Tag Archives: financial sustainability

It’s Just Money…

DSC03742A couple of really smart people told me at the beginning of my blogging journey to never write or talk about money when visiting with people outside of agriculture. The subject is difficult to navigate and often results in negative exchanges.  After following this advice for more than four years, last week I deviated and addressed the topic in the middle of a presentation at a local university.

The University of Nebraska @ Kearney offers classes for retired Nebraskans looking to expand their knowledge. For the past two years, I have presented in a class that teaches about agriculture. This group of “students” provides a truly unique audience as many of them are retired college professors who possess incredibly curious minds and no inhibitions relative to asking questions.

After a 45 minute exchange with the class, I prepared to close my talk when an older gentleman sitting in the third row caught my eye as he raised his hand with a question. He had read an article talking about the commodity markets, in particular the negative margins experienced recently in the cattle feeding business. He asked me how I protected my farm financially so that I could make a consistent profit.

My simple answer, “That is an impossible task”, led to an interesting array of facial expressions across the audience. Another hand immediately went up as the audience started to ask more questions about profit, loss, and farmers’ financial sustainability.   I thought briefly of the advice from my beef advocating mentors , but decided to go with my gut feeling and answer the flurry of questions.

We talked of the recent economic crisis plaguing beef farmers, the need for better risk management tools for farmers, and the importance of diversity in agriculture as a basic protection tool for long term sustainability. One of the hardest lessons that I have learned in my 19 years of caring for cattle is that regardless of the quality of both my animal care and the quality of the beef that my animals produce, I am ultimately at the mercy of the market relative to making a profit.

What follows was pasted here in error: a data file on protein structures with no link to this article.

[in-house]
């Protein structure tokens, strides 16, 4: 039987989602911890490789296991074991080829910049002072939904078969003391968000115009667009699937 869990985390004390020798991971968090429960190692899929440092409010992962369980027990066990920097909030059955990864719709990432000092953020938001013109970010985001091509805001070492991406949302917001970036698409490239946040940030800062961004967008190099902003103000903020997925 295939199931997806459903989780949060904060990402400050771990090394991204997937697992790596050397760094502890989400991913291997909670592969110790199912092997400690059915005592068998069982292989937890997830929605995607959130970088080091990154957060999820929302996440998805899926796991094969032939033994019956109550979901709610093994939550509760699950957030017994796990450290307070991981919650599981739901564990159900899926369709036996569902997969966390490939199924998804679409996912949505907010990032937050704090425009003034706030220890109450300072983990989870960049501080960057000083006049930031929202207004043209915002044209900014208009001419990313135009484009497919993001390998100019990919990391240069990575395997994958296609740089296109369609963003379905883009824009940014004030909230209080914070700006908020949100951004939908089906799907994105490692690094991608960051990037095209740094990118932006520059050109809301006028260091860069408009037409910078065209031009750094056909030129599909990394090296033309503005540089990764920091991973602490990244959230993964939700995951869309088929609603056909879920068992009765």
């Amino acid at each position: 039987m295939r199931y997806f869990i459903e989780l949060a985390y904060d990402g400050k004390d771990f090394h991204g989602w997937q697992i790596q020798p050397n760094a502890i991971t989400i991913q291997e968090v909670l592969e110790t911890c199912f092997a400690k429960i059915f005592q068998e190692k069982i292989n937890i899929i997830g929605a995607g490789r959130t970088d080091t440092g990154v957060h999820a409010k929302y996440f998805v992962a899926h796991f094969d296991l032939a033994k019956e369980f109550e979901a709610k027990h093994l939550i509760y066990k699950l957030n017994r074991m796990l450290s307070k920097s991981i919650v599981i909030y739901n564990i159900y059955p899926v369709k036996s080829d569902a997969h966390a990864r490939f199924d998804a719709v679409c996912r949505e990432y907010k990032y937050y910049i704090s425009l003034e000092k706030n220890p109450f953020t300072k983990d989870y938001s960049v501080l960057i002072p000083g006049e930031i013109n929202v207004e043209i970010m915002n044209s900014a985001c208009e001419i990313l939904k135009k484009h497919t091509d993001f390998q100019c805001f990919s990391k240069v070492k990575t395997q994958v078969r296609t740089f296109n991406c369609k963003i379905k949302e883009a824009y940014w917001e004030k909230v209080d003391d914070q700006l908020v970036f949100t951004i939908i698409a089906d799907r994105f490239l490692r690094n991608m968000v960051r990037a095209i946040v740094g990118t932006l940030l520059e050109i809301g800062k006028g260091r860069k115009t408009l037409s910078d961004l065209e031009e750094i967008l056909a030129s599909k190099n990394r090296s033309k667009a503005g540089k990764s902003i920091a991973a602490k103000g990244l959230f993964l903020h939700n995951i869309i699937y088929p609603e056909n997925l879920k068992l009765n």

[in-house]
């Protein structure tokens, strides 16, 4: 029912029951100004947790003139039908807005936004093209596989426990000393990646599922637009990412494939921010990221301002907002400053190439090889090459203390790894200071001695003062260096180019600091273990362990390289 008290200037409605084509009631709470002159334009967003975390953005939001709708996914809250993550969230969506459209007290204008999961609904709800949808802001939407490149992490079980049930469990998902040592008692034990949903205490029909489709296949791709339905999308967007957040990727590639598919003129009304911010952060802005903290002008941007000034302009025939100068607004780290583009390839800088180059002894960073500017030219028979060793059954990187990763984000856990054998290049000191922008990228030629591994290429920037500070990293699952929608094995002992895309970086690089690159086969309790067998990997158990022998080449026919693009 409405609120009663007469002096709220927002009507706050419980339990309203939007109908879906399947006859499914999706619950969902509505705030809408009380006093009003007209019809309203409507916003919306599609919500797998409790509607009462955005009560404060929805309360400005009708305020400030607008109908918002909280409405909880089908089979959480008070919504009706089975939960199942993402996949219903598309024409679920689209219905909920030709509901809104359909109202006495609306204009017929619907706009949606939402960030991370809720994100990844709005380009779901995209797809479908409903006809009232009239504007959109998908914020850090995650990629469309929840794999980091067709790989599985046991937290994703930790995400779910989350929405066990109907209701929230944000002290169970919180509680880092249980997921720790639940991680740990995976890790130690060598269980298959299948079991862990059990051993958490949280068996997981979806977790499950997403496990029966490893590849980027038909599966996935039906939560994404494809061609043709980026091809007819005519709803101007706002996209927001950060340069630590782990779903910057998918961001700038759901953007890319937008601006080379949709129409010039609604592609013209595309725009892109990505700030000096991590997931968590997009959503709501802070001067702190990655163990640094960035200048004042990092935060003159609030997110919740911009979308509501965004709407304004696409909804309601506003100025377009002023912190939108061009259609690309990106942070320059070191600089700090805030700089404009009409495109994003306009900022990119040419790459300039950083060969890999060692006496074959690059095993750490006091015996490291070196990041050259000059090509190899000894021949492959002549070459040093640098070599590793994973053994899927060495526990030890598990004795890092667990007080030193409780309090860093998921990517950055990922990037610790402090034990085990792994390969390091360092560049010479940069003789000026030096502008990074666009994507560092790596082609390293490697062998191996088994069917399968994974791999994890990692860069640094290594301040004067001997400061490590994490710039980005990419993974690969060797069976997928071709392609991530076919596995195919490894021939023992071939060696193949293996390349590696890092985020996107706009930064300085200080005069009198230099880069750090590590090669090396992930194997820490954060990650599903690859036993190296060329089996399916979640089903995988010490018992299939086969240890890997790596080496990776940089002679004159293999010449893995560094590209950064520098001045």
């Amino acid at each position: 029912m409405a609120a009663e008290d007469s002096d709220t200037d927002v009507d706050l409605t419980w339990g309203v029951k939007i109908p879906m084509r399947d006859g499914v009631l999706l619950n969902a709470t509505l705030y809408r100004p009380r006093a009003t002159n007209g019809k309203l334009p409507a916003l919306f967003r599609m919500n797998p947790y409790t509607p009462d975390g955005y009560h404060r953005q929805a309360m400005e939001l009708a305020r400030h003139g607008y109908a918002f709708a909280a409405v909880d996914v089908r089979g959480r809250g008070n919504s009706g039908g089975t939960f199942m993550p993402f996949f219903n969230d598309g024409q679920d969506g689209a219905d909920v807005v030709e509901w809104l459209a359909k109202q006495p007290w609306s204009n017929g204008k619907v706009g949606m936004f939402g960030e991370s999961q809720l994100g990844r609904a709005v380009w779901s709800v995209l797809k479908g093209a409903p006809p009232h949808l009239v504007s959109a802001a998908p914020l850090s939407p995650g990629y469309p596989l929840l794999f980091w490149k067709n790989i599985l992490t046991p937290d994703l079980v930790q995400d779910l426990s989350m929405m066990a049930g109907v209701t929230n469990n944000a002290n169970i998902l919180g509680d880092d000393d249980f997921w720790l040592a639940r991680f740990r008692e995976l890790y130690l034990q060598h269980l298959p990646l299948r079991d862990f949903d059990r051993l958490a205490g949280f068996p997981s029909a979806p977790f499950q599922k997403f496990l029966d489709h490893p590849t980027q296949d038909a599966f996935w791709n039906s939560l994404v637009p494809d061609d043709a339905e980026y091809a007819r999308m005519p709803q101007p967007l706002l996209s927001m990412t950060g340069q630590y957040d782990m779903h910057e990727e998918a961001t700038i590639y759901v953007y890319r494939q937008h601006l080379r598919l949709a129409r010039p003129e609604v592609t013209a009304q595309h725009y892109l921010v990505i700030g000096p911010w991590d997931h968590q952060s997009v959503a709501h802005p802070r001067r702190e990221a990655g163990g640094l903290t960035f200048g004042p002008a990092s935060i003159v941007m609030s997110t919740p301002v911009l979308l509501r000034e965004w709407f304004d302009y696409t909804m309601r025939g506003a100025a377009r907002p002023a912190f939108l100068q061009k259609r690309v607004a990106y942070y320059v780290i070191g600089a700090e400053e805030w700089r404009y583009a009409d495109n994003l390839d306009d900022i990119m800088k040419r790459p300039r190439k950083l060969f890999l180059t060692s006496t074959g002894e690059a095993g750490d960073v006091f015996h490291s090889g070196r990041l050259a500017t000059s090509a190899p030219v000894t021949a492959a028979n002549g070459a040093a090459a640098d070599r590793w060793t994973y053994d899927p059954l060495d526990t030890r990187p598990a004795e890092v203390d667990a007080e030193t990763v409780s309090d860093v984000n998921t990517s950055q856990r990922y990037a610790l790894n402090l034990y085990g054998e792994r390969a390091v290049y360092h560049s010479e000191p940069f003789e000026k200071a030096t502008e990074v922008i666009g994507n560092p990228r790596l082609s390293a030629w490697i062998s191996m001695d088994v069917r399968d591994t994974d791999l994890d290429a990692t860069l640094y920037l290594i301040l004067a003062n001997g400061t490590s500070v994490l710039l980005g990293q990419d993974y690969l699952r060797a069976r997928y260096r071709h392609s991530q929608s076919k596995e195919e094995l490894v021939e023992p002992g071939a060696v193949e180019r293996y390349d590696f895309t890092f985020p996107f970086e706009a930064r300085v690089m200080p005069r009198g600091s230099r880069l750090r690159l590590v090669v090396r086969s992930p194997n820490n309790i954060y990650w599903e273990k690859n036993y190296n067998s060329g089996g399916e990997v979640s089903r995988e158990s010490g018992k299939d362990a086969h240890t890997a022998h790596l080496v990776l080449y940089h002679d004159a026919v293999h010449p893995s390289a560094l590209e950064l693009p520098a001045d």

My favorite farmer’s grandfather learned many, many years ago to not put all of his eggs in one basket. For that reason, our farm grows a variety of products (corn, cattle, alfalfa, and soybeans) to sell into a variety of markets (traditionally grown as well as organic niche sales). This helps to protect us against experiencing paralyzing losses when market volatility strikes. We also follow the old fashioned adage: save when the years are good so that it is possible to sustain in the years that are bad.

The latest issue of Drover’s Magazine reports that feeding cattle in 2015 resulted in an economic crisis where United States farmers lost a total of $4.7 billion dollars over the 12 month period. The Feed Yard Foodie farm was not immune to this industry wide catastrophe, and the cattle portion of our farm has sustained significant losses since April of 2015. While this has been psychologically difficult for me, our farm business is solid enough that we are persevering in the long run.

When the class finally broke for the day, a woman from the audience came over and put her arm around me. I was truly humbled when she said, “I had no idea that farmers ever lost money. I will pray for you and your family because what you do is important and now I understand just how hard it is.”

I learned an important lesson that afternoon – sometimes compassion and vulnerability trump pride, and the truth is often the very best answer.  I do not even know that very special lady’s name, but I will remember her face and her kind words for the rest of my life.  Her compassion serves as a reminder that it is okay to be human, and that at the end of the day it’s just money

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Filed under Foodie Work!, General

Partnerships Create Sustainability…

I grew up a privileged child.  My parents always provided for me, and I never knew any form of financial insecurity.  I remember my dad sitting in his recliner chair at night watching CNN and worrying about the markets, but I never lacked for anything important.  He worked hard and, as a result, his law practice always persevered.